The University of Reading will be hosting a conference on the theme of Open Research on 30th March and we have a limited number of places available to academics from the wider community.

Registration is now open for Open in Practice: Inspirations, Strategies and Methods for Open Research.

Details follow. The full conference programme and registration information can be found at

TitleOpen in Practice: Inspirations, Strategies and Methods for Open Research

Location: University of Reading, Humanities and Social Sciences Building, Whiteknights Campus, Reading, RG6 6AH

Time and date: 10:00-16:00, Thursday 30th March 2017

Twitter: #UoRopen


Description: Open in Practice is a free conference on the theme of Open Research for academics and research students in the sciences and the humanities, hosted by the University of Reading. Places at the conference are available to academics and research students at the University, as well as members of the research community outside of Reading.

The conference will explore how researchers can incorporate Open Research methods in their research practice, and the benefits that this can bring. Our guest speakers will showcase inspirational examples of Open Research in the sciences and the humanities, and present strategies and methods that researchers can use to make their research more transparent and more effective. There will be opportunities to network and share ideas throughout the day. Refreshments and lunch will be provided.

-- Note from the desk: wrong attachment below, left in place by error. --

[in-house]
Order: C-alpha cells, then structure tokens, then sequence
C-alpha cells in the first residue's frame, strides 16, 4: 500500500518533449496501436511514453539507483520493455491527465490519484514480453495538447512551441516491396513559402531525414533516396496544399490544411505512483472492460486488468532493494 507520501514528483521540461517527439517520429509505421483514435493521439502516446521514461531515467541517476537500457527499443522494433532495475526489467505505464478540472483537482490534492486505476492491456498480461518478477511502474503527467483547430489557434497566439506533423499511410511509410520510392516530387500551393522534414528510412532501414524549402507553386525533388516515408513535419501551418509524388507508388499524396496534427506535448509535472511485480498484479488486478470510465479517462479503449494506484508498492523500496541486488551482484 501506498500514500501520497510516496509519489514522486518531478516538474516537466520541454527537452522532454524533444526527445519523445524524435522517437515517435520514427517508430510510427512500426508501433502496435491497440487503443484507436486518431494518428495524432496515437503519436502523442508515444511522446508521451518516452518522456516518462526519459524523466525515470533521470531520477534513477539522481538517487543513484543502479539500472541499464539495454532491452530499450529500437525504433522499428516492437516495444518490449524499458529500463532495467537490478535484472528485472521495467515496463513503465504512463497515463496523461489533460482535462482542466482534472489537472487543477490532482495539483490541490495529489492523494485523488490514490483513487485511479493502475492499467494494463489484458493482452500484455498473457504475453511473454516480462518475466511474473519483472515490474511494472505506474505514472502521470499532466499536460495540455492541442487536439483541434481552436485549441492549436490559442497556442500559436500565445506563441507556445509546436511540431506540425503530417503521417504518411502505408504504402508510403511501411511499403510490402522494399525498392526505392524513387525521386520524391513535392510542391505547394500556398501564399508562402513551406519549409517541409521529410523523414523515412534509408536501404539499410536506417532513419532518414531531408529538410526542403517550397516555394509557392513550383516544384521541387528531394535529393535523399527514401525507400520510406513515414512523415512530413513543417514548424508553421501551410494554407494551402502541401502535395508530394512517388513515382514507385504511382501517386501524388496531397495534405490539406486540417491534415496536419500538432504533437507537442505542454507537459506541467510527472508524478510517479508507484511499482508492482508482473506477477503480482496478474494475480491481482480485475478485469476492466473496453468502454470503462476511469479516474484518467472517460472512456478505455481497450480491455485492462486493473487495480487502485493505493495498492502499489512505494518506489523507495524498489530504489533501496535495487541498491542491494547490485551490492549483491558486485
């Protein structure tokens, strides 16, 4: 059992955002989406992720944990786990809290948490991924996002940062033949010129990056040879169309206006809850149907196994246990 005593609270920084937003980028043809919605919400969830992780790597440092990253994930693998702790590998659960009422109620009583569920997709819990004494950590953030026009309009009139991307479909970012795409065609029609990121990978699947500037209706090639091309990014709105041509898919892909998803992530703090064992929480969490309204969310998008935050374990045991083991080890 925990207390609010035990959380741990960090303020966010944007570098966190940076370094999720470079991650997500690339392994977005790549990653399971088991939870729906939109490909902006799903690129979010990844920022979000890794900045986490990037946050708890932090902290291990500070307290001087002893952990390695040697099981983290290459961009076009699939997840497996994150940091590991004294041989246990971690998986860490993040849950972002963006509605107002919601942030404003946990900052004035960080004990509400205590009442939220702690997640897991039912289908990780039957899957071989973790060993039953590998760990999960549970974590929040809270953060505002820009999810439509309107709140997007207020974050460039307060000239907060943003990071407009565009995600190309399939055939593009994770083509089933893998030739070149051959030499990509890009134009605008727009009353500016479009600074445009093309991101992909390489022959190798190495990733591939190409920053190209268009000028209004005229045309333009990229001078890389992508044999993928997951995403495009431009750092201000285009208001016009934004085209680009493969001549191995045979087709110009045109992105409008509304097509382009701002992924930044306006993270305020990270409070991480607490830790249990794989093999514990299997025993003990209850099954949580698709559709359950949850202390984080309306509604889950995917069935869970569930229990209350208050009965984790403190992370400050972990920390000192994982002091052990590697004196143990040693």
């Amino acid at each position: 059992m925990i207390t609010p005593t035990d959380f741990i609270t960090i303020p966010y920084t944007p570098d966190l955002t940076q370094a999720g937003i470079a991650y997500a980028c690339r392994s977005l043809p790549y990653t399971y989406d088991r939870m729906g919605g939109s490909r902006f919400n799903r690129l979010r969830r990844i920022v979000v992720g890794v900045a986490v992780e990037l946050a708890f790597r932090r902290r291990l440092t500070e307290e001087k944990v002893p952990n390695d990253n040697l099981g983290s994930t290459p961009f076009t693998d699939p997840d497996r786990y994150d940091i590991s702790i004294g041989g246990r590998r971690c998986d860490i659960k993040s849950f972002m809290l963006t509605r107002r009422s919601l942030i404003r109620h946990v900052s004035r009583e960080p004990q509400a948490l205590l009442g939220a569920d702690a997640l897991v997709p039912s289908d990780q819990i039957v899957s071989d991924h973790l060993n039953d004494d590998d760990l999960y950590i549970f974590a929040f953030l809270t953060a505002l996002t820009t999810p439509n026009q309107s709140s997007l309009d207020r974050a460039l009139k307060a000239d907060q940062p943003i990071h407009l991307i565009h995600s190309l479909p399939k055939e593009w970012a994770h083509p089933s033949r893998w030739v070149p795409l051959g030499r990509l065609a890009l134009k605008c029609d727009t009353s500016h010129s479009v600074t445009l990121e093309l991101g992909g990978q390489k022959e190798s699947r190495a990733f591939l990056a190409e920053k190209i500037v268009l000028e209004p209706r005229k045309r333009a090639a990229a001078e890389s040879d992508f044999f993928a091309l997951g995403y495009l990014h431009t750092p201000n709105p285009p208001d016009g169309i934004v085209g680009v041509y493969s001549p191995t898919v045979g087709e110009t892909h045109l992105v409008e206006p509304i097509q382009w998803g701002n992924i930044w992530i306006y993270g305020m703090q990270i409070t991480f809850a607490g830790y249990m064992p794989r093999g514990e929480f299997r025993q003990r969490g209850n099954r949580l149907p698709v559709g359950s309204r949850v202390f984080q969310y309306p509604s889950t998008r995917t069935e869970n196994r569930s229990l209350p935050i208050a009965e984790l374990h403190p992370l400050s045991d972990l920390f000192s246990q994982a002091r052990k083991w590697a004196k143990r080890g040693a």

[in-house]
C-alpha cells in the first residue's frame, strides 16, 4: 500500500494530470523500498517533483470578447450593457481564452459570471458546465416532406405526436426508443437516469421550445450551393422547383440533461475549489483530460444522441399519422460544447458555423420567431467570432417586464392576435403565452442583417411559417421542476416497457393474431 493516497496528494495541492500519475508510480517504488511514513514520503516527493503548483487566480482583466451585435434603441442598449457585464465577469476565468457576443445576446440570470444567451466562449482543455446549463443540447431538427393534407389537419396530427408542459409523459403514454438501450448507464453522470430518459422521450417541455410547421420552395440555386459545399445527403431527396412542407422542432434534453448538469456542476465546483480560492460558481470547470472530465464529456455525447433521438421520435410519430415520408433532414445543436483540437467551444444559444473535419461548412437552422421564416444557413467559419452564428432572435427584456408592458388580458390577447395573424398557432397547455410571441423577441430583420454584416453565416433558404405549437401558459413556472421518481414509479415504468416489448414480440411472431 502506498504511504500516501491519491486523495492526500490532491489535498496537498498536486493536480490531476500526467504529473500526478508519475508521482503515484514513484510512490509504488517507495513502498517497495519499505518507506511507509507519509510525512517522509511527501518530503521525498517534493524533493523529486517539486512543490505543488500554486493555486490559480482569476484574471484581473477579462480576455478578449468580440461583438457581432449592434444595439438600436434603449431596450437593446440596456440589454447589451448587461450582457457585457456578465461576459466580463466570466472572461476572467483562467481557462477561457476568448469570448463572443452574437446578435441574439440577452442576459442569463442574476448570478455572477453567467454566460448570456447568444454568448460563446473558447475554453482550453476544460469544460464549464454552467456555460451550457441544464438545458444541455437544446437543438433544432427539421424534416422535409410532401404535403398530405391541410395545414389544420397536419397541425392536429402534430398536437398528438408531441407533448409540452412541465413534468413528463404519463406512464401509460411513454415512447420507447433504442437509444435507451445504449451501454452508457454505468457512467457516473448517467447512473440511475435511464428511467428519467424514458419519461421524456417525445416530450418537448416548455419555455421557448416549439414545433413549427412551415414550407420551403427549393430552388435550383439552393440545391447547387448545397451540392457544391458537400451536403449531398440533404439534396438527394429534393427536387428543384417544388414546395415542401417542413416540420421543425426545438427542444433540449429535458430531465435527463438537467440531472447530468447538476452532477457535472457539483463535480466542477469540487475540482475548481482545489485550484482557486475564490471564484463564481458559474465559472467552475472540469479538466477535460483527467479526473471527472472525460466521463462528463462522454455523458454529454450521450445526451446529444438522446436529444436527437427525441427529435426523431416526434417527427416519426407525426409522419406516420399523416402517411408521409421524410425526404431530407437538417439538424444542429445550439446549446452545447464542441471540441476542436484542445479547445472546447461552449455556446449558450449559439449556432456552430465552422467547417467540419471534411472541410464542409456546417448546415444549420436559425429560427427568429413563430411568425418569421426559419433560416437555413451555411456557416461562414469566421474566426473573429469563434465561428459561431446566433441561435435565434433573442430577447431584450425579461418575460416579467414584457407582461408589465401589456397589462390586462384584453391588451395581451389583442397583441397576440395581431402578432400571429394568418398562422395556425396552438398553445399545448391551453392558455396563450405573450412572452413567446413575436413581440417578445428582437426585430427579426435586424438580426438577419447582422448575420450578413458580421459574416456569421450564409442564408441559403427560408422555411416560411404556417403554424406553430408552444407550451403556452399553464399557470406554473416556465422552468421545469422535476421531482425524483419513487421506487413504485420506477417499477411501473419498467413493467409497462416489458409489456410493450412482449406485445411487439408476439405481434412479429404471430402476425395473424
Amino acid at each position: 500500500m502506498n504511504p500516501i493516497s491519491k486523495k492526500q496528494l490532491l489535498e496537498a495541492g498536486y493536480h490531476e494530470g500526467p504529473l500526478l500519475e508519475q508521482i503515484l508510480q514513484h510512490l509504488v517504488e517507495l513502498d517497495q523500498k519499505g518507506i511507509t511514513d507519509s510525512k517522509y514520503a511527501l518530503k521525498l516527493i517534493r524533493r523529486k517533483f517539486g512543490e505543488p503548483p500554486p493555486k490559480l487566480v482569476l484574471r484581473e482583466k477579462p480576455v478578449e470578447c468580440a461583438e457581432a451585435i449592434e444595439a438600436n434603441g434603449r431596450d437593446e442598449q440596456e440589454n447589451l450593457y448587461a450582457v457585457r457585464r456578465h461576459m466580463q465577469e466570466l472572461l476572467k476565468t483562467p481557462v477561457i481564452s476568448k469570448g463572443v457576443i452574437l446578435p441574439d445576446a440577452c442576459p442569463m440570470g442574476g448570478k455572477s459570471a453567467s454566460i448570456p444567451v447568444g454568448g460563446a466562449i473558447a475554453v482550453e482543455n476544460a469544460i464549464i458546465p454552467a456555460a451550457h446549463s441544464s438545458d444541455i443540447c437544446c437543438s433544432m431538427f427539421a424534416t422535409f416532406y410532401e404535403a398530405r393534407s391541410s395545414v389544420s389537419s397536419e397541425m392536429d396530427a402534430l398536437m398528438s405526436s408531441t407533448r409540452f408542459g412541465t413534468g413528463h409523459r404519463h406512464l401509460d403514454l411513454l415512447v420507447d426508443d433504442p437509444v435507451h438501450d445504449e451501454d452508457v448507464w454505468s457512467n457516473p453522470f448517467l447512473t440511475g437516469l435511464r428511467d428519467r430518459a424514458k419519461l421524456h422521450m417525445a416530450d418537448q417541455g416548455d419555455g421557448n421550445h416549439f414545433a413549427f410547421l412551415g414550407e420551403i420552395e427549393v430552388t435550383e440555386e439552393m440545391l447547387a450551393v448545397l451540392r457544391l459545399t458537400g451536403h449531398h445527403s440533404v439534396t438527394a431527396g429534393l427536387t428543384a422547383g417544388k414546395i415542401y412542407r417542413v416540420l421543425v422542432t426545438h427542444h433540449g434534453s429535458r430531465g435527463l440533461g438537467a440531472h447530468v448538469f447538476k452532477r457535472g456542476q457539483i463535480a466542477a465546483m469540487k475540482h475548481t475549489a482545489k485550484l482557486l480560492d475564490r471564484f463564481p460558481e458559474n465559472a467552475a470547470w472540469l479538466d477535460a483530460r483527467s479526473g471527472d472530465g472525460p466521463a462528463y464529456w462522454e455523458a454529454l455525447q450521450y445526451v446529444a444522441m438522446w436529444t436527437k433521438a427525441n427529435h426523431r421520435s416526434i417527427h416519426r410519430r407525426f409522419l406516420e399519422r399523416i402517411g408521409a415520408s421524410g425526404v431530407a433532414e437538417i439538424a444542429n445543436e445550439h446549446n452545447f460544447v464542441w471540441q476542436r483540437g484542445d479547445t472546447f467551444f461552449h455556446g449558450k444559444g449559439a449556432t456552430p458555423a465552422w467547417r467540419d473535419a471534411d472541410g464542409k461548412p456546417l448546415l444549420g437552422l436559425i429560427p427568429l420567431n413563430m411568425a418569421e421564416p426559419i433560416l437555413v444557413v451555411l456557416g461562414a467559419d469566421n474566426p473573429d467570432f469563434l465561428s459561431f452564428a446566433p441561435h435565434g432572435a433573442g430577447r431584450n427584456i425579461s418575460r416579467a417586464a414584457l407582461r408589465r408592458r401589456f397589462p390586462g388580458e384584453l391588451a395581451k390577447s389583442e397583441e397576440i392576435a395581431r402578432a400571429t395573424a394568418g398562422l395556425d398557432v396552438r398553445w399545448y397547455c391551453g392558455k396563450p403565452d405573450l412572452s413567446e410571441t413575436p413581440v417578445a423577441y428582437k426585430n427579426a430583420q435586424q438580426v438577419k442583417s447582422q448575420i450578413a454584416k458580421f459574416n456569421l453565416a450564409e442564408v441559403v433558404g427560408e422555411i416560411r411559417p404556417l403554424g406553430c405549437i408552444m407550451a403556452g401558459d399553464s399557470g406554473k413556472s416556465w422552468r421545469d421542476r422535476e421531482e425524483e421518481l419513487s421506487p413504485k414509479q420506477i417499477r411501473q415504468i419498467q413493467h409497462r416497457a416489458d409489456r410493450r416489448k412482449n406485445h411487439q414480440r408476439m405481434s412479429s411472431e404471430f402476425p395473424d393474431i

The following topics will be under discussion during the conference: using open methods and materials; open access publishing and open peer review; open data and open software; tools and technologies for open research; digital humanities; open standards and formats; and open community initiatives.

The speakers includes:

-          Marcus Munafò, Professor of Biological Psychology, University of Bristol;

-          Simon Tanner, Professor of Digital Cultural Heritage and Pro Vice Dean (Impact & Innovation), Arts and Humanities, King’s College London;

-          Martin Paul Eve, Professor of Literature, Technology and Publishing, Birkbeck, University of London;

-          Iain Hrynaszkiewicz, Head of Data Publishing, Springer Nature;

-          Tom Crick, Professor of Computer Science and Public Policy, Cardiff Metropolitan University;

-          James O’Sullivan, Digital Humanities Research Associate, Humanities Research Institute, University of Sheffield;

-          Louise Corti, Associate Director, UK Data Archive.


Add comment

Log in or register to post comments